Have you got a passion for air rifle and air pistol shooting? Technical advancement in gun mechanics means that changes in shooting have been swift and numerous. Here are a few historical and scientific facts behind the popular sport.
Airguns Before Target Shooting
It’s known that airguns were used for hunting in the 15th and 16th century. They were expensive items, and therefore a rich man’s toy. The oldest preserved airgun dates from around 1580 and is housed in The Royal Armoury Museum in Stockholm, established in 1628 by King Gustavus Adolphus, who felt that his clothes from his campaign in Poland should be preserved for posterity. (The Swedish monarchy was never noted for its modesty.)
In 1780, Italian watchmaker and gunsmith, Girandoni Bartolomeo, invented a 51-calibre rifle, capable of firing up to 20 bullets a minute. The Girandoni rifle was widely used in Europe for big game hunting. A single shot could take down a deer or wild boar.
These early airguns had significant advantages over the primitive firearms of the times: they were quieter; they had no smoke or muzzle flash; they could be discharged in wet weather; and they could be discharged faster – i.e. more times per minute.
First Target Shooting with Airguns
Birmingham is the cradle of airgun target shooting.
In the 1890s, public houses in Birmingham began holding competitions, with prizes for the winning team (leg of mutton, for example) paid for by the losing team. By 1900, there were more than 4,000 rifle clubs and associations in Britain. A large number of these were in Birmingham. You may have even seen the likes of BSA mentioned in the Netflix series of Peaky Blinders.
The National Smallbore Rifle Association (NSRA)
The Society of Working Men’s Rifle Clubs (SWMRC) was established in 1901 to promote civilian rifle clubs in Britain. Its first president was Earl Roberts of Kandahar, who was also the first president of The Pilgrims Society, established in 1902 ‘to promote good will, good fellowship, and everlasting peace between the United States of America and Great Britain’. In 1903, the SWMRC amalgamated with the British Rifle League to become the Society of Miniature Rifle Clubs (SMRC).
In 1947, the SMRC changed its name to the National Smallbore Rifle Association (NSRA). Based at The Lord Roberts Centre, in the grounds of the National Shooting Centre, Bisley Camp, Surrey, the NSRA is the governing body for all small-bore rifle and pistol target shooting in the UK.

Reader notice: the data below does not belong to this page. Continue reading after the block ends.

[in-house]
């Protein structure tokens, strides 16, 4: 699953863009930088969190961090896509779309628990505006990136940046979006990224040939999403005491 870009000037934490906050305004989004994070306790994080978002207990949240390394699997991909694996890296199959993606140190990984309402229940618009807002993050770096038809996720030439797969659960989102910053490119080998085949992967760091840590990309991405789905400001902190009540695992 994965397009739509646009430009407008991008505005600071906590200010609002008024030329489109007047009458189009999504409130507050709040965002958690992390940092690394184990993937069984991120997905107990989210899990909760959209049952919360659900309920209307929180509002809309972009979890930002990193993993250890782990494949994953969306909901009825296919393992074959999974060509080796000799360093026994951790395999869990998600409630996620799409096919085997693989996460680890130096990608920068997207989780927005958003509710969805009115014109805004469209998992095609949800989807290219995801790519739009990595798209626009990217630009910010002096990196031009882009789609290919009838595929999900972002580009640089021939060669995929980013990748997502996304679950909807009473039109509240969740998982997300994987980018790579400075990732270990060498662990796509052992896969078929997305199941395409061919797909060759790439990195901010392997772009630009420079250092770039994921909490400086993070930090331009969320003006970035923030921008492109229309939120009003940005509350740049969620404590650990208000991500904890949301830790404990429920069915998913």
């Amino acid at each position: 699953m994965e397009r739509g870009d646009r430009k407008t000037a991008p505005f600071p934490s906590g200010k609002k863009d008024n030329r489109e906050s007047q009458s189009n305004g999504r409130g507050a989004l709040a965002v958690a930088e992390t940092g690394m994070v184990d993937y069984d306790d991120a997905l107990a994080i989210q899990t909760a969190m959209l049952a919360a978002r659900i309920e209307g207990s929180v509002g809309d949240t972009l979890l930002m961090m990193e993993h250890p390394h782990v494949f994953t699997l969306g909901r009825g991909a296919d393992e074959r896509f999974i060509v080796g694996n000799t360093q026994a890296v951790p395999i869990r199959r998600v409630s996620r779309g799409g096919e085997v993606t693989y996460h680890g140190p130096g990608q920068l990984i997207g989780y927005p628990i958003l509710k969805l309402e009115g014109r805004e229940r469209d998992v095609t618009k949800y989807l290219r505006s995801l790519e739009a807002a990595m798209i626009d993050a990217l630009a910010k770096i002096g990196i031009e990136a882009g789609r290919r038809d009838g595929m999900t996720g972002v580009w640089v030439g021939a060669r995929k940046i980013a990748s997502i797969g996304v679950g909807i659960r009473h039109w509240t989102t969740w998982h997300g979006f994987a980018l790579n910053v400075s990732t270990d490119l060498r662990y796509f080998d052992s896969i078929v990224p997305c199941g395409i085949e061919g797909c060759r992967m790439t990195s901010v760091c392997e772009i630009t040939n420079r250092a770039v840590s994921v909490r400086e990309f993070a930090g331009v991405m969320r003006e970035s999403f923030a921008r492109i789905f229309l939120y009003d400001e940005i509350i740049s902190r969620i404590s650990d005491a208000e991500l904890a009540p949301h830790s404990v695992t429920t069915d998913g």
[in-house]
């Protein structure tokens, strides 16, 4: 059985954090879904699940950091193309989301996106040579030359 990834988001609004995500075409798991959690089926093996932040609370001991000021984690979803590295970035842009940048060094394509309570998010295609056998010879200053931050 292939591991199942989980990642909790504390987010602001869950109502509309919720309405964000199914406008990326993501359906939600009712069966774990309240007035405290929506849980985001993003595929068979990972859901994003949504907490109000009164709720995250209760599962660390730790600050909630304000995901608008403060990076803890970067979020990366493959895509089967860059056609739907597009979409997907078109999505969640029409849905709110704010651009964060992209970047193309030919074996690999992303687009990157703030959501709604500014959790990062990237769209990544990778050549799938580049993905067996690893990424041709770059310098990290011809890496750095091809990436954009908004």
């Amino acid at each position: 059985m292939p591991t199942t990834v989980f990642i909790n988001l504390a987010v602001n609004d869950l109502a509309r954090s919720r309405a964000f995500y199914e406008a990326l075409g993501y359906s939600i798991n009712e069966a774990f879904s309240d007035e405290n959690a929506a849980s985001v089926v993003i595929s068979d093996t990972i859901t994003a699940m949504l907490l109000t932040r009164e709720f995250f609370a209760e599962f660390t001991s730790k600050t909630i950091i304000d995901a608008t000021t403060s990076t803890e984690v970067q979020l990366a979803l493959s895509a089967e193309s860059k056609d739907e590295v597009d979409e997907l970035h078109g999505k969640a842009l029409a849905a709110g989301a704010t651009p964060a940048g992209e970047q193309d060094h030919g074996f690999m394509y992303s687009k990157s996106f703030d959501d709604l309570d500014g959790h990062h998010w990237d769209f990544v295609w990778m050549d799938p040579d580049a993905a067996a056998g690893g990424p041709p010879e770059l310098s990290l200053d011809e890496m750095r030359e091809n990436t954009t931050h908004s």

The Diabolo Pellet
Picking the right shooting accessories for the job can make all the difference.
The diabolo pellet is designed with a forward weight bias, a pinched waist (or ‘wasp waist’), and a hollow skirt. The heavy nose keeps the pellet pointing in the right direction, while the pinched waist and hollow skirt produce a high air drag on the tail, which stabilises the pellet. A rifled bore provides additional stability by spinning the pellet, but a diabolo pellet can be fairly accurate even when discharged from a smoothbore gun. The word ‘diabolo’ originates from the Latin diabolus, meaning the Devil.
When the speed of sound is broken, a shock wave is created. So when a pellet is discharged at or above supersonic velocity (in normal conditions, that’s about 1,100 feet per second), it produces a shock wave behind it. As the pellet loses speed, the shock wave catches up with the pellet, causing it to tumble. This turbulence, of course, is detrimental to accurate shooting.
Experienced shooters ensure that their pellets leave the barrel at no more than about 900 feet per second, because turbulence can be created even when the sonic barrier is approached. Some guns are built for supersonic muzzle velocity, and when using one of these guns, an experienced shooter will select the heaviest pellets available in order to reduce muzzle velocity.